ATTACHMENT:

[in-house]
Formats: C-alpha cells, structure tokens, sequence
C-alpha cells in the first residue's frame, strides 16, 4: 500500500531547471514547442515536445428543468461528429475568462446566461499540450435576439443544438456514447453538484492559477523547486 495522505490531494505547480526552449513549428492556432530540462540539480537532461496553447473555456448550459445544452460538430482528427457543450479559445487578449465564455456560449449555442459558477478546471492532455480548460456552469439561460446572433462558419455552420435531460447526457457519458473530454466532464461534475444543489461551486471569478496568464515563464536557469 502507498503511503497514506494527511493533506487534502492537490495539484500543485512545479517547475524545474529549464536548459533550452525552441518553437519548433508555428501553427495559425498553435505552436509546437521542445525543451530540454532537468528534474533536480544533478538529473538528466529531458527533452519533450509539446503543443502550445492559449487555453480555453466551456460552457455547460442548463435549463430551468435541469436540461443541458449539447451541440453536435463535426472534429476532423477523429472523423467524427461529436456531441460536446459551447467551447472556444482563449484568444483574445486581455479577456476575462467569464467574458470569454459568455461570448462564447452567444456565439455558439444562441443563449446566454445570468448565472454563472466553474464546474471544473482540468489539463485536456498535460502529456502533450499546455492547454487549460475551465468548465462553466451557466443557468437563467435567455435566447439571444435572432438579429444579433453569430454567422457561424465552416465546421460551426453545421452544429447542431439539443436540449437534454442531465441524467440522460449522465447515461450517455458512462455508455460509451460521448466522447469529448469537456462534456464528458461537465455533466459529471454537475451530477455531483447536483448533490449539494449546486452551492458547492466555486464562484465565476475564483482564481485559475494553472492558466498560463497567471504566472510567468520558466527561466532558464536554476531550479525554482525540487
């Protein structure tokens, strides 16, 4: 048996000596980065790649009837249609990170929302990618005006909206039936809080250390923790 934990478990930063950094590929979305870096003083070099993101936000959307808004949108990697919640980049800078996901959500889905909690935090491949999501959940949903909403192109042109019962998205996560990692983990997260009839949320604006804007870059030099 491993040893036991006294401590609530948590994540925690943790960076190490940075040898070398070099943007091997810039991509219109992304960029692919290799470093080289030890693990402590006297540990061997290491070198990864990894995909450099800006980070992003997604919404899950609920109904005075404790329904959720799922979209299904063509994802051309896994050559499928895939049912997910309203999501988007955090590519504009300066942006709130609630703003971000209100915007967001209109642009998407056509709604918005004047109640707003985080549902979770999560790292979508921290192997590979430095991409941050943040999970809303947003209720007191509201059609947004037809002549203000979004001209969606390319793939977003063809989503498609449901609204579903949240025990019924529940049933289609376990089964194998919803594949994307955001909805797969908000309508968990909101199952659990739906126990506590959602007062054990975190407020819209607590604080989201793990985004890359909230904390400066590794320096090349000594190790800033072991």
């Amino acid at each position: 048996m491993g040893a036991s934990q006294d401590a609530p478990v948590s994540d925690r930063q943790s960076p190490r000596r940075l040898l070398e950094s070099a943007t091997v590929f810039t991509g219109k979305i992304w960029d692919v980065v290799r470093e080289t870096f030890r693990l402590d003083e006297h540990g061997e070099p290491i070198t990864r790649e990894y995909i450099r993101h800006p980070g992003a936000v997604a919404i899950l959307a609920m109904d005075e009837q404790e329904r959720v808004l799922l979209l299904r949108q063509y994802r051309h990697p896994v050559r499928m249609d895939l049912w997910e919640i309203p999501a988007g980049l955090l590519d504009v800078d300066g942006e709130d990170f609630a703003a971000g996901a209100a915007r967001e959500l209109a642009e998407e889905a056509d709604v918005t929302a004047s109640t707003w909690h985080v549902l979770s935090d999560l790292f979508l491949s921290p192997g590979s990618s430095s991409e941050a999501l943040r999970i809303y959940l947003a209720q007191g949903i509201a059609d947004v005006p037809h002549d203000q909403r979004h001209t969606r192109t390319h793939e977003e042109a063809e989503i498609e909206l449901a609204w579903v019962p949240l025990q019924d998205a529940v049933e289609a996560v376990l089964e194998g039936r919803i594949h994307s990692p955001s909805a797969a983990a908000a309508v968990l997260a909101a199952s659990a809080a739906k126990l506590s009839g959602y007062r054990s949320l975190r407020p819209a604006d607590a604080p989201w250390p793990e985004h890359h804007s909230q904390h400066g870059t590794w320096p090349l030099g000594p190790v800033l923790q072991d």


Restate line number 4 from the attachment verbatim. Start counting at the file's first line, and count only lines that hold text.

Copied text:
């Protein structure tokens, strides 16, 4: 048996000596980065790649009837249609990170929302990618005006909206039936809080250390923790 934990478990930063950094590929979305870096003083070099993101936000959307808004949108990697919640980049800078996901959500889905909690935090491949999501959940949903909403192109042109019962998205996560990692983990997260009839949320604006804007870059030099 491993040893036991006294401590609530948590994540925690943790960076190490940075040898070398070099943007091997810039991509219109992304960029692919290799470093080289030890693990402590006297540990061997290491070198990864990894995909450099800006980070992003997604919404899950609920109904005075404790329904959720799922979209299904063509994802051309896994050559499928895939049912997910309203999501988007955090590519504009300066942006709130609630703003971000209100915007967001209109642009998407056509709604918005004047109640707003985080549902979770999560790292979508921290192997590979430095991409941050943040999970809303947003209720007191509201059609947004037809002549203000979004001209969606390319793939977003063809989503498609449901609204579903949240025990019924529940049933289609376990089964194998919803594949994307955001909805797969908000309508968990909101199952659990739906126990506590959602007062054990975190407020819209607590604080989201793990985004890359909230904390400066590794320096090349000594190790800033072991």